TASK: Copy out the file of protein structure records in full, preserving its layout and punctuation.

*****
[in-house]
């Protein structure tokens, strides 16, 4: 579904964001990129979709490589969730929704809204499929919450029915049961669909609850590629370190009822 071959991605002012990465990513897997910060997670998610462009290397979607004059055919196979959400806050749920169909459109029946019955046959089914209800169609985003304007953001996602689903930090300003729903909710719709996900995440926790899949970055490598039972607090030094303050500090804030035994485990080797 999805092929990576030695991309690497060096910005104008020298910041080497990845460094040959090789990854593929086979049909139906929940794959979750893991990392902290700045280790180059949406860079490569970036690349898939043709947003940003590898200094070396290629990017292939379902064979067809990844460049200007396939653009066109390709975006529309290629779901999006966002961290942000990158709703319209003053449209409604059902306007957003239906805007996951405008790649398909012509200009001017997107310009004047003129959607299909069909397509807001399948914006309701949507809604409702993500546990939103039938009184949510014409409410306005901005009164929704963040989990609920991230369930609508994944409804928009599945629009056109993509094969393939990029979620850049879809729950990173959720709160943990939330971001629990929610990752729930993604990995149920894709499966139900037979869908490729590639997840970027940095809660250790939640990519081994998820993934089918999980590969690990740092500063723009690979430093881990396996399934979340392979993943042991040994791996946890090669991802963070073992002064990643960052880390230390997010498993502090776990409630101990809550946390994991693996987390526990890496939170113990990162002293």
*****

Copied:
[in-house]
């Protein structure tokens, strides 16, 4: 579904964001990129979709490589969730929704809204499929919450029915049961669909609850590629370190009822 071959991605002012990465990513897997910060997670998610462009290397979607004059055919196979959400806050749920169909459109029946019955046959089914209800169609985003304007953001996602689903930090300003729903909710719709996900995440926790899949970055490598039972607090030094303050500090804030035994485990080797 999805092929990576030695991309690497060096910005104008020298910041080497990845460094040959090789990854593929086979049909139906929940794959979750893991990392902290700045280790180059949406860079490569970036690349898939043709947003940003590898200094070396290629990017292939379902064979067809990844460049200007396939653009066109390709975006529309290629779901999006966002961290942000990158709703319209003053449209409604059902306007957003239906805007996951405008790649398909012509200009001017997107310009004047003129959607299909069909397509807001399948914006309701949507809604409702993500546990939103039938009184949510014409409410306005901005009164929704963040989990609920991230369930609508994944409804928009599945629009056109993509094969393939990029979620850049879809729950990173959720709160943990939330971001629990929610990752729930993604990995149920894709499966139900037979869908490729590639997840970027940095809660250790939640990519081994998820993934089918999980590969690990740092500063723009690979430093881990396996399934979340392979993943042991040994791996946890090669991802963070073992002064990643960052880390230390997010498993502090776990409630101990809550946390994991693996987390526990890496939170113990990162002293």